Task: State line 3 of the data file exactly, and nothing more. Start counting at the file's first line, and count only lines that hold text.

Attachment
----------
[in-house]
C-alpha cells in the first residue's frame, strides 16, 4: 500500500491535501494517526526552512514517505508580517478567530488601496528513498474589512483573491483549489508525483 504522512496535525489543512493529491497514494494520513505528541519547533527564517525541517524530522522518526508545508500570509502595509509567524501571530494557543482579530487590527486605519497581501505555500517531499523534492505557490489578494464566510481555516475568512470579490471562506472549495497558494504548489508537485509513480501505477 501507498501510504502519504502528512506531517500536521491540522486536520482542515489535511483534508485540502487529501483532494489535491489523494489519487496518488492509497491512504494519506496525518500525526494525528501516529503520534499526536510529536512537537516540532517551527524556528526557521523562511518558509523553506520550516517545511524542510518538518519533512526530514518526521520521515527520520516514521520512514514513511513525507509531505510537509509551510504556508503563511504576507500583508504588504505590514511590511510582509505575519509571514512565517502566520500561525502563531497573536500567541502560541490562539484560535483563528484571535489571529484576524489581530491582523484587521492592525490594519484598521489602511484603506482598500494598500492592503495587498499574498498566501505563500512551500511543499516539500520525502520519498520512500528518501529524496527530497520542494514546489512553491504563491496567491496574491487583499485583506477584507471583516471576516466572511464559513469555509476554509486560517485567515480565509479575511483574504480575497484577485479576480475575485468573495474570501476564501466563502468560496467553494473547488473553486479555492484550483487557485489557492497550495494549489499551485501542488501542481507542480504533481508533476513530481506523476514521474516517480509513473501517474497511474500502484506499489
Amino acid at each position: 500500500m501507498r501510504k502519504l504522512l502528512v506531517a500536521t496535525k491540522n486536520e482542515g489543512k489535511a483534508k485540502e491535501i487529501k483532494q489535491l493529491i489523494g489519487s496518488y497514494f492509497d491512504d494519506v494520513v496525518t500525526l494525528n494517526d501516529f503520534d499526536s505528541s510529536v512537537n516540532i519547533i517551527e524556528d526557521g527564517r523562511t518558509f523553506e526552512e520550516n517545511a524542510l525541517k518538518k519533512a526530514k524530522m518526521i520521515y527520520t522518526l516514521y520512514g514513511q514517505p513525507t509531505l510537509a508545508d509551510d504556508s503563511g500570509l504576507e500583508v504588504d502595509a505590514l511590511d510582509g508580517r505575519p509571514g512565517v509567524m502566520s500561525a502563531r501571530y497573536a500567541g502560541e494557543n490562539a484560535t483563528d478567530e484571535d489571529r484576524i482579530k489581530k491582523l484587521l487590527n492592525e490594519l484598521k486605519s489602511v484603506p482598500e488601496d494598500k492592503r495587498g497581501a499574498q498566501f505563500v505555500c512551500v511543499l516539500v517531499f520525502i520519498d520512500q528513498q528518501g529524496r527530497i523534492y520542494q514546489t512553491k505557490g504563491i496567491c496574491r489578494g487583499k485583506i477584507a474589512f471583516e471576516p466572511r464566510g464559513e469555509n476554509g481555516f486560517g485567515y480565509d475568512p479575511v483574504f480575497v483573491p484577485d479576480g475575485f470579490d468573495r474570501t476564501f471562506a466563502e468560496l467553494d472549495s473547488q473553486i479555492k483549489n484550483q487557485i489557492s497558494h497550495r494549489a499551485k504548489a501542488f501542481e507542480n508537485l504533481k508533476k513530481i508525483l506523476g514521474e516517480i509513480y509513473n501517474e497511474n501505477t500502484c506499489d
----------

Amino acid at each position: 500500500m501507498r501510504k502519504l504522512l502528512v506531517a500536521t496535525k491540522n486536520e482542515g489543512k489535511a483534508k485540502e491535501i487529501k483532494q489535491l493529491i489523494g489519487s496518488y497514494f492509497d491512504d494519506v494520513v496525518t500525526l494525528n494517526d501516529f503520534d499526536s505528541s510529536v512537537n516540532i519547533i517551527e524556528d526557521g527564517r523562511t518558509f523553506e526552512e520550516n517545511a524542510l525541517k518538518k519533512a526530514k524530522m518526521i520521515y527520520t522518526l516514521y520512514g514513511q514517505p513525507t509531505l510537509a508545508d509551510d504556508s503563511g500570509l504576507e500583508v504588504d502595509a505590514l511590511d510582509g508580517r505575519p509571514g512565517v509567524m502566520s500561525a502563531r501571530y497573536a500567541g502560541e494557543n490562539a484560535t483563528d478567530e484571535d489571529r484576524i482579530k489581530k491582523l484587521l487590527n492592525e490594519l484598521k486605519s489602511v484603506p482598500e488601496d494598500k492592503r495587498g497581501a499574498q498566501f505563500v505555500c512551500v511543499l516539500v517531499f520525502i520519498d520512500q528513498q528518501g529524496r527530497i523534492y520542494q514546489t512553491k505557490g504563491i496567491c496574491r489578494g487583499k485583506i477584507a474589512f471583516e471576516p466572511r464566510g464559513e469555509n476554509g481555516f486560517g485567515y480565509d475568512p479575511v483574504f480575497v483573491p484577485d479576480g475575485f470579490d468573495r474570501t476564501f471562506a466563502e468560496l467553494d472549495s473547488q473553486i479555492k483549489n484550483q487557485i489557492s497558494h497550495r494549489a499551485k504548489a501542488f501542481e507542480n508537485l504533481k508533476k513530481i508525483l506523476g514521474e516517480i509513480y509513473n501517474e497511474n501505477t500502484c506499489d